Use ambulance service wisely - 10 most inappropriate 999 calls revealed

Ambulance. Picture: Mark Atherton

Ambulance. Picture: Mark Atherton - Credit: Archant

Phoning for an injured seagull, strange dreams and asking for a lift home have made the list of this year’s most inappropriate emergency calls.

South Western Ambulance Service NHS Foundation Trust (SWASFT) has released a recording of callers who dialled 999 for the wrong reasons.

The service says it is reminder to only dial 999 in an urgent emergency as the service prepares for its busiest period of the year.

Emergency handlers are expected to deal with more than 3,100 incidents a day between Saturday, December 22, and Boxing Day.

Unnecessary calls taken in recent months, included a man sweating when using his computer, non-urgent medical advice, the death of a dog, complaints about ambulance sirens and a woman punching a wall.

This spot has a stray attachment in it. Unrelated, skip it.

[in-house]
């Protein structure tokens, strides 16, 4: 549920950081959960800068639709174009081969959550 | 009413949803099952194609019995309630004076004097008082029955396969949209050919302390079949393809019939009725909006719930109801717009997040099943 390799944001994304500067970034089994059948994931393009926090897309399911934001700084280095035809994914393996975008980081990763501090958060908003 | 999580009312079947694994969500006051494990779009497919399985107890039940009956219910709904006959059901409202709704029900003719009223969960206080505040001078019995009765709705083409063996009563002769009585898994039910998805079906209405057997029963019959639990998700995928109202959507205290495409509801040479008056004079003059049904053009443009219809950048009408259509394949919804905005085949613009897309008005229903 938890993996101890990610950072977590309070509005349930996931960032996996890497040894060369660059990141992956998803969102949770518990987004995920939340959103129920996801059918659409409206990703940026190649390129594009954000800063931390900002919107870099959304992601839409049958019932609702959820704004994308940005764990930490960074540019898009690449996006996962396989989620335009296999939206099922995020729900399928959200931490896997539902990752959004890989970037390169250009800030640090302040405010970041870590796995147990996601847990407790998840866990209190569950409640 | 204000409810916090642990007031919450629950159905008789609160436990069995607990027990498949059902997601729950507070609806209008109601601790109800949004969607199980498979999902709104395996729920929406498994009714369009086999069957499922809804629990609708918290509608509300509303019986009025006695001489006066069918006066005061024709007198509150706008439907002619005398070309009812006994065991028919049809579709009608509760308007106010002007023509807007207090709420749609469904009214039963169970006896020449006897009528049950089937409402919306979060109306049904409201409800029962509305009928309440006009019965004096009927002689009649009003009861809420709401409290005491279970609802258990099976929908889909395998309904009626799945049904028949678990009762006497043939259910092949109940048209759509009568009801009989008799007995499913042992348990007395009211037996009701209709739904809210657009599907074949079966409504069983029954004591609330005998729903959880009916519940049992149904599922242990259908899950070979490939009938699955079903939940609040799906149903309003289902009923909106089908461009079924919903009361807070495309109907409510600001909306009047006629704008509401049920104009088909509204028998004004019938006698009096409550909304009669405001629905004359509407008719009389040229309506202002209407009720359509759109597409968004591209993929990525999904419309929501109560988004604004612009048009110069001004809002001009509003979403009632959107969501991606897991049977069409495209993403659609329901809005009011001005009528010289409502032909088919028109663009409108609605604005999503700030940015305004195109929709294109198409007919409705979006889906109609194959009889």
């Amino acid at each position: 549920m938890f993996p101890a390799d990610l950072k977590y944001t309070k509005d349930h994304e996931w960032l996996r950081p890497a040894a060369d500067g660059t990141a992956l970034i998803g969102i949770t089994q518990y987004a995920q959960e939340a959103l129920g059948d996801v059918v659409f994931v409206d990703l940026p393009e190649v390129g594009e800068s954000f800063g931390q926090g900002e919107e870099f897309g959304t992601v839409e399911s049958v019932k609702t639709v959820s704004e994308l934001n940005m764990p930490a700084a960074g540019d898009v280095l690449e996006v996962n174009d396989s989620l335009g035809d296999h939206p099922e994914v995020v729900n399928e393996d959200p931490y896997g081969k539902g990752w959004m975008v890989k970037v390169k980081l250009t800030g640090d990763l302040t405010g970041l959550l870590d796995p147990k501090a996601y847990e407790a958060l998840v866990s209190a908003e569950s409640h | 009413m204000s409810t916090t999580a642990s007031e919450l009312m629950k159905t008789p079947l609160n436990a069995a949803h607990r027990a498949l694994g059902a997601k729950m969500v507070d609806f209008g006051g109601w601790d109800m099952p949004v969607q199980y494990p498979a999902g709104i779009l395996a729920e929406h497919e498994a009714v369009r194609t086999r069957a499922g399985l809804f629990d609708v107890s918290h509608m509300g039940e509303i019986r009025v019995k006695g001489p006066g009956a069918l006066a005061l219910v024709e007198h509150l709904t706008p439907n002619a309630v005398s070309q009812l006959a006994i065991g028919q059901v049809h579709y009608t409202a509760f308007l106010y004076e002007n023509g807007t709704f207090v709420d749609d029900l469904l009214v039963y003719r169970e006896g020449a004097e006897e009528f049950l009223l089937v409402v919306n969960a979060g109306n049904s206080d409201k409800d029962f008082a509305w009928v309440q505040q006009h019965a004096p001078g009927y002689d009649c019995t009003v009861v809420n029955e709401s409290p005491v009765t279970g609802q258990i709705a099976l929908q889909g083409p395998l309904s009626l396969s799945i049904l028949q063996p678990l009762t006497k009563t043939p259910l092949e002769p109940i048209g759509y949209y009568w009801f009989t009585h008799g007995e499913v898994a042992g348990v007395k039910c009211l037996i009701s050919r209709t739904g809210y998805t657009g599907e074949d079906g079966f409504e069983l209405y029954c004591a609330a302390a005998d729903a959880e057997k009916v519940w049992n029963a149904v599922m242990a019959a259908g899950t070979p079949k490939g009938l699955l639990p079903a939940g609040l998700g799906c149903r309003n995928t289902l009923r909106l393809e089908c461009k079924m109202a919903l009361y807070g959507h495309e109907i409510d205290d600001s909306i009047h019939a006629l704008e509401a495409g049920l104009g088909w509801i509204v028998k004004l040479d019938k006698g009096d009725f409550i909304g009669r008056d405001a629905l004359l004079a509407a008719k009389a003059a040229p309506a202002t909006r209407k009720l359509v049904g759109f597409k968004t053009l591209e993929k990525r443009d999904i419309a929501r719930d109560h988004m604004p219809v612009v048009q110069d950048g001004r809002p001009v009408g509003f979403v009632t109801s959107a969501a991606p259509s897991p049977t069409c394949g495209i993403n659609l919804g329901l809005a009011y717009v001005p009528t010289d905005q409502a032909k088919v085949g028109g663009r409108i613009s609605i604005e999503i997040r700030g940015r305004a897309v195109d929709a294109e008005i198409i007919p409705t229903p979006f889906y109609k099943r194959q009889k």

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In one scenario, a caller dealt with a woman who wanted to be transferred to the 101 police non-emergency number as it cost 15 pence a minute and she had run out of phone credit.

In response to the list, centre managers warn that unnecessary calls over the busy festive period could delay emergency help for people in real need of an ambulance.

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David Fletcher, head of SWASFT clinical hubs, said: “The 999 service is only to be used for extremely urgent or life-threatening emergencies, and we urge people to use it wisely.

“If you call because someone is unconscious, not breathing, or has serious bleeding, you are making the right call.

“But calling for an ambulance when it is not absolutely necessary puts additional pressure on our limited resources, and may mean we cannot reach those who are most in need.

“During peak periods, like the festive season, every inappropriate call has the potential to put a life at risk and delay a response to a genuine emergency.

“Please think carefully before calling 999 and ask yourself – ‘is it a real emergency?’”

For non-emergency incidents: phone NHS 111, see a GP or a pharmacist, or visit an NHS Walk in Centre.

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